(CBS SF) — Police departments around the Bay Area issued calls for calm and offered reassurance that officers were prepared for protests Tuesday ahead of the announcement of the jury’s verdict in the Derek Chauvin trial.

It took the jury less than a day of deliberations to announce they had reached a verdict in the trial of the fired Minneapolis police officer charged in George Floyd’s death. Chauvin was found guilty on all three counts.

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The San Francisco Police Department tweeted out an advisory about the pending verdict early Tuesday afternoon, telling residents that officers were ready.

“The San Francisco Police Department would like to assure the public that we are prepared for the potential of demonstrations surrounding the conclusion of the trial in Minnesota,” the department advisory read.

The statement went on to say that the department had an operational plan to keep San Francisco residents and visitors safe, including the cancellation of days off for officers and additional staffing.

The SFPD statement also said that the department is “committed to facilitating the public’s right to peaceful First Amendment expressions of free speech.”

San Francisco Police Chief Bill Scott later tweeted a thread in reaction to the verdict, noting that the work of doing justice for George Floyd does not end now that the trial is done.

“My hope for all of us in criminal justice roles is that we rise to this moment, and learn the lessons that history has frankly been trying to teach us for decades,” the post read in part.

San Francisco Mayor London Breed also issued a statement after the guilty verdict was announced.

“This verdict does not bring back the life of George Floyd. It can’t replace the years of his life that were robbed from him, nor the life experiences and memories that would have been made with his friends and family,” the statement read. “What this verdict does reflect is that the tide is turning in this country, although still too slowly, toward accountability and justice.”

Breed also noted that the need for action was about more than just this case; it called for drastic police reform.

“While we’re now months removed from the height of those protests, the need for action is as critical as ever,” Breed said. “This is about more than prosecuting the officer who killed George Floyd, though that is an important step. It’s about fundamentally restructuring how policing is done to move away from the use of excessive force.”

The Oakland Police Department Twitter account posted a video of Chief LeRonne Armstrong calling for calm and reassuring Oakland business owners “we are going to be out here in full force to keep everything peaceful.”

Armstrong asked anyone planning a public event to contact the department for assistance in facilitating. He also apologized to the owners of the businesses that sustained damage in Oakland during overnight protests Friday that focused on recent police shootings.

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The protest over the deadly police shootings of Daunte Wright and Adam Toledo began peacefully with 250-300 demonstrators marching through the streets of downtown Oakland early Friday evening. As the hours passed, splinter groups broke away along Broadway Auto Row and began creating mayhem.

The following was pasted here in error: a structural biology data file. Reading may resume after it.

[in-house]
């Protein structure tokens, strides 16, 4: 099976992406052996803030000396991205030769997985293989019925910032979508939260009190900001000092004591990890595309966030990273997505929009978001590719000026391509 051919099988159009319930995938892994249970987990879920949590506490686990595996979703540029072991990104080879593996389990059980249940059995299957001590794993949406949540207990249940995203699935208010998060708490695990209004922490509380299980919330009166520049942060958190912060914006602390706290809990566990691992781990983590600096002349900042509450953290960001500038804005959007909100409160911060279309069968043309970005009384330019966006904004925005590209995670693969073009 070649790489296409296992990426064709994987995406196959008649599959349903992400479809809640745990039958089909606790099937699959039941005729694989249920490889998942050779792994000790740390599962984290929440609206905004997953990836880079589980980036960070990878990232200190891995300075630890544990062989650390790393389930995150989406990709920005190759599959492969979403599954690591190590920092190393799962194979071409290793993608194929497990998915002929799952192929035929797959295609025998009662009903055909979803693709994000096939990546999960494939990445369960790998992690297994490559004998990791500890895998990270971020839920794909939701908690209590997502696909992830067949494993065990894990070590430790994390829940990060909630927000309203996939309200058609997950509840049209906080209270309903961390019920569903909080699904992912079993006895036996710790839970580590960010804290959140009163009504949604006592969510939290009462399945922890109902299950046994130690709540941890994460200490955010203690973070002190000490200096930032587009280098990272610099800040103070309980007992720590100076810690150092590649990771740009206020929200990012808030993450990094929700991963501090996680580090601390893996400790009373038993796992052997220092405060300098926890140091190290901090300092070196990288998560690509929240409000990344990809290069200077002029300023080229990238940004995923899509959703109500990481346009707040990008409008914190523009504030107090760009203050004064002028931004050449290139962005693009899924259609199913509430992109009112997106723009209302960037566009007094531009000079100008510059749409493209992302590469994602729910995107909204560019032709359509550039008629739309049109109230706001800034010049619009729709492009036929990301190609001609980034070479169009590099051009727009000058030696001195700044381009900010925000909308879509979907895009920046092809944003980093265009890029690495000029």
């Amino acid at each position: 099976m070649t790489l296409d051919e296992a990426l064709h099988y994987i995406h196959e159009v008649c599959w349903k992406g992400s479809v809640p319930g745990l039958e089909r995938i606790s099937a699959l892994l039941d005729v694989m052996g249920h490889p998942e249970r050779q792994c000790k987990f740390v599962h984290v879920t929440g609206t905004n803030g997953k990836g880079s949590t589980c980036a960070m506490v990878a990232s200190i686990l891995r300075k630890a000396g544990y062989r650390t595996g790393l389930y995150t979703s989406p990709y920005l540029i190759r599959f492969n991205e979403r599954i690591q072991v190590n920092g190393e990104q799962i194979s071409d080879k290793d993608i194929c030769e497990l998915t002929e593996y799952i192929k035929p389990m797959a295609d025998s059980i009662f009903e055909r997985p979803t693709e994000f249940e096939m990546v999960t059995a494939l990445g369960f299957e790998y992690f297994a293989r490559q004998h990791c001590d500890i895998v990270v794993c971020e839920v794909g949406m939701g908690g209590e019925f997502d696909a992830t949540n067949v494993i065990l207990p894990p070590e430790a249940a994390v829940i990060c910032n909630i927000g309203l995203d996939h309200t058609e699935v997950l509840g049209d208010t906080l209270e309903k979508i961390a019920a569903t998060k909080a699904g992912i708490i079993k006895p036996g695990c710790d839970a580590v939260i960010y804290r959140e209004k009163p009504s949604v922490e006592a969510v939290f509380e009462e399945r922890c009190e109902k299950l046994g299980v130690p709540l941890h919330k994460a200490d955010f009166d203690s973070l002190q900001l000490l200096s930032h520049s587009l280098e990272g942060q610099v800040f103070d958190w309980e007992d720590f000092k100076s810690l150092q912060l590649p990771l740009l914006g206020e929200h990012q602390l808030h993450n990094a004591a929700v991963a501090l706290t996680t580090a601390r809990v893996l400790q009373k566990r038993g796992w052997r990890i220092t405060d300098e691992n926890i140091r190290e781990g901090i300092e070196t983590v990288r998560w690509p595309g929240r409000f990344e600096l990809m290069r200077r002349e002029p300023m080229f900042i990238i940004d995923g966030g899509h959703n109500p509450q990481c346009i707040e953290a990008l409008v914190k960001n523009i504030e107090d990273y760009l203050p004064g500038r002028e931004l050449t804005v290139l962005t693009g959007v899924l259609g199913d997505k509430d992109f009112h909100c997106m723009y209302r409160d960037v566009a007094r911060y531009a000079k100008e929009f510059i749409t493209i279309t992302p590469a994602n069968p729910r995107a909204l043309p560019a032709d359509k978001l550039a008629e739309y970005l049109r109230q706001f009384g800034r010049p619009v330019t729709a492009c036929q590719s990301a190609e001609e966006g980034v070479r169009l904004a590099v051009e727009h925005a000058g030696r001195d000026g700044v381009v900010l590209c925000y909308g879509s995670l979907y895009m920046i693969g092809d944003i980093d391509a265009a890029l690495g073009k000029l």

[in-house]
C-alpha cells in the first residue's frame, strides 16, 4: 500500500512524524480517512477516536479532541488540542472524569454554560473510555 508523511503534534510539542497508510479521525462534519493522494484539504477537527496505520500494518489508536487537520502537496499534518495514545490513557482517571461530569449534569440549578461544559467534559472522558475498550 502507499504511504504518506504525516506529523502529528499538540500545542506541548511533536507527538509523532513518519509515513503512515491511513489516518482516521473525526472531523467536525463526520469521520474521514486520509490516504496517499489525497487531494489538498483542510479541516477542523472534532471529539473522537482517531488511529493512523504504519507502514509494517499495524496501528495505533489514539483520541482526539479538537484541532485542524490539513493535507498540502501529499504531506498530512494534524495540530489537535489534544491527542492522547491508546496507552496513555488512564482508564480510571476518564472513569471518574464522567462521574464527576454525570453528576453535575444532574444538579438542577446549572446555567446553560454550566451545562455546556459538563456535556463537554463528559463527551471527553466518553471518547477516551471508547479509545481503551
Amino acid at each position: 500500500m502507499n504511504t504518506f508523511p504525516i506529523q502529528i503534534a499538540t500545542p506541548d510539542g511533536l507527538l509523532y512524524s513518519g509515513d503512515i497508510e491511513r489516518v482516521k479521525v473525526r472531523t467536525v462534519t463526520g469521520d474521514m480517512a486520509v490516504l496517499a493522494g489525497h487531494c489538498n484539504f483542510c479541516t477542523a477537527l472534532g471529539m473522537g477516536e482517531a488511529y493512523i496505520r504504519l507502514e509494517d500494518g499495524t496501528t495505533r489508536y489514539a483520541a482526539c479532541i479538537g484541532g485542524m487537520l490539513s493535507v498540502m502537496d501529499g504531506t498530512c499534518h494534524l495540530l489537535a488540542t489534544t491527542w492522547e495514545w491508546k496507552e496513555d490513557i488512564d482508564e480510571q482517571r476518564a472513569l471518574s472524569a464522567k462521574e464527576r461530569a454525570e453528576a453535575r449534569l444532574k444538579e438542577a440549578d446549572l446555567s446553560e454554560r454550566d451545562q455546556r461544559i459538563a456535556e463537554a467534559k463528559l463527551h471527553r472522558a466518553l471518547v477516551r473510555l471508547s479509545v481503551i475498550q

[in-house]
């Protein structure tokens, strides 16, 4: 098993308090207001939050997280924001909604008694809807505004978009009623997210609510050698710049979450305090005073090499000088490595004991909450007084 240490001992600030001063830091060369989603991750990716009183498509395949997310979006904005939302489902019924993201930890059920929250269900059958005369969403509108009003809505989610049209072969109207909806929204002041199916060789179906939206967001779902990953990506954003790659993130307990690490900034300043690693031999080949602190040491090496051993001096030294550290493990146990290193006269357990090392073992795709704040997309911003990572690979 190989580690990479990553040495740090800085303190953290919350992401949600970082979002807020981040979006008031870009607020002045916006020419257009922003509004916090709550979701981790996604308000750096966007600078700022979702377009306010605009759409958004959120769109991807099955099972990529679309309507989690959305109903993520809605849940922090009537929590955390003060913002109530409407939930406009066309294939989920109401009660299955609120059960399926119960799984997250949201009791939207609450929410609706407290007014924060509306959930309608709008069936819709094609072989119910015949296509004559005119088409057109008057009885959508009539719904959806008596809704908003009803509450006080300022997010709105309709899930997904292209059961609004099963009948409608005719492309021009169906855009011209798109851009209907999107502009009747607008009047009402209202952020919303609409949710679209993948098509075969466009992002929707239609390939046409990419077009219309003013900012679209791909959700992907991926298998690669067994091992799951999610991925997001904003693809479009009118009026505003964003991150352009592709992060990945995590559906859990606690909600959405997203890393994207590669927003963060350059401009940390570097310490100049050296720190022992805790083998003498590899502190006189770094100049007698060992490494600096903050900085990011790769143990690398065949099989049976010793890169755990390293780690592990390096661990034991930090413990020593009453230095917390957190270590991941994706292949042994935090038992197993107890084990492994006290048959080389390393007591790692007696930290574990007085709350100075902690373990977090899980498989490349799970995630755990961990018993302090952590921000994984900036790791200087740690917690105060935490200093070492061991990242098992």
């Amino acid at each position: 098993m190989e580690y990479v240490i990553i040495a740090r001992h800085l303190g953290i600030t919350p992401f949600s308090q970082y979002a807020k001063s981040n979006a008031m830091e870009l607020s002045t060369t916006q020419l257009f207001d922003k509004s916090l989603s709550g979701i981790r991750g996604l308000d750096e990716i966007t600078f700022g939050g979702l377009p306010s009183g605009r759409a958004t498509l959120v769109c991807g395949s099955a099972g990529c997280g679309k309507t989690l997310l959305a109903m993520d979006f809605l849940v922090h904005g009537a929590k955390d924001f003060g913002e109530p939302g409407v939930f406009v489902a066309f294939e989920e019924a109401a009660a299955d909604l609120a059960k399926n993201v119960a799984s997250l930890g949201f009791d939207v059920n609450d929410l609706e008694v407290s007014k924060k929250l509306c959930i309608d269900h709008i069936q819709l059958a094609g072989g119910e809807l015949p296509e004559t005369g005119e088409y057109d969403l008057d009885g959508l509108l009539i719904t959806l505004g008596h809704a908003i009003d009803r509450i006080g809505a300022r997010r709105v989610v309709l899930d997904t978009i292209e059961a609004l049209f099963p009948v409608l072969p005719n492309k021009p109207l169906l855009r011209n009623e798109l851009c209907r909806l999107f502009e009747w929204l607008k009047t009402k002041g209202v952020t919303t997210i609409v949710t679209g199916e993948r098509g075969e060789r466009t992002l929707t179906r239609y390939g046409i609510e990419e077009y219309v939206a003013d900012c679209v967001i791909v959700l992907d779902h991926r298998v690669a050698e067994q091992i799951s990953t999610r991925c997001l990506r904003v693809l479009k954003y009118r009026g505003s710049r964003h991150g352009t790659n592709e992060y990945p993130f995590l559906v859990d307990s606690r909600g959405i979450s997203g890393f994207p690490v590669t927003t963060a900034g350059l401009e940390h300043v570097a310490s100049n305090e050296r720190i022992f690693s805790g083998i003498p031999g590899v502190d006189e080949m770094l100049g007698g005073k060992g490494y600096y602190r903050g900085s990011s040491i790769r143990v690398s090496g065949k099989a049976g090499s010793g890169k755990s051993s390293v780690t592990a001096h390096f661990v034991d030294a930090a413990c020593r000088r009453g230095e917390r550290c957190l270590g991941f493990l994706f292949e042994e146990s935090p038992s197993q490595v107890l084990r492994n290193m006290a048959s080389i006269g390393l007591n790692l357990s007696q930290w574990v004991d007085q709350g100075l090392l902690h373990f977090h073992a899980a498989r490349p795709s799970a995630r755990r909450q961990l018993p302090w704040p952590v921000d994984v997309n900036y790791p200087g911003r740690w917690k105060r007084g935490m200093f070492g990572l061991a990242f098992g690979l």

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Police later released an additional statement on the guilty verdict.

“We all must recognize that this moment is about accountability, justice, and reform. We must be compassionate, empathic, and forgiving,” the statement read. “All sides must unite as one community to effectively communicate. Together we will work towards rethinking policing in America.”

Oakland Mayor Libby Schaaf tweeted after the verdict was announced that it was just, but also pointed out the “deep structural racism that pervades our country” and needs to be addressed.

Berkeley Mayor Jesse Arreguín issued a statement following the verdict announcement Tuesday afternoon.

“For so many years, justice has been denied when African Americans have died at the hands of law enforcement. Today justice has finally been delivered. It is my hope that we can build on this moment and call upon local leaders to act swiftly and meaningfully to build lasting trust between marginalized communities and law enforcement to prevent more senseless violence,” Arreguín said in the statement. “Years of over-policing and under-resourcing communities of color have contributed to stark racial disparities in policing and use-of-force incidents.”

Arreguín went on to outline some of the changes being made with Berkeley Police Department policy to reduce “unnecessary — and potentially dangerous — police contacts with the community.”

The San Jose Police Department Twitter account retweeted a message from Chief Anthony Mata calling for peaceful protest and demonstration.

“I believe in protecting civil rights and liberties and ensuring our community members can exercise their First Amendment rights by peacefully gathering, demonstrating and protesting,” the statement read.  However, it also noted that police officers also “have an obligation to protect property from vandalism, fire and other crimes.”

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The San Jose Police Department received sharp criticism last May over how some of the protests in the South Bay were handled by police.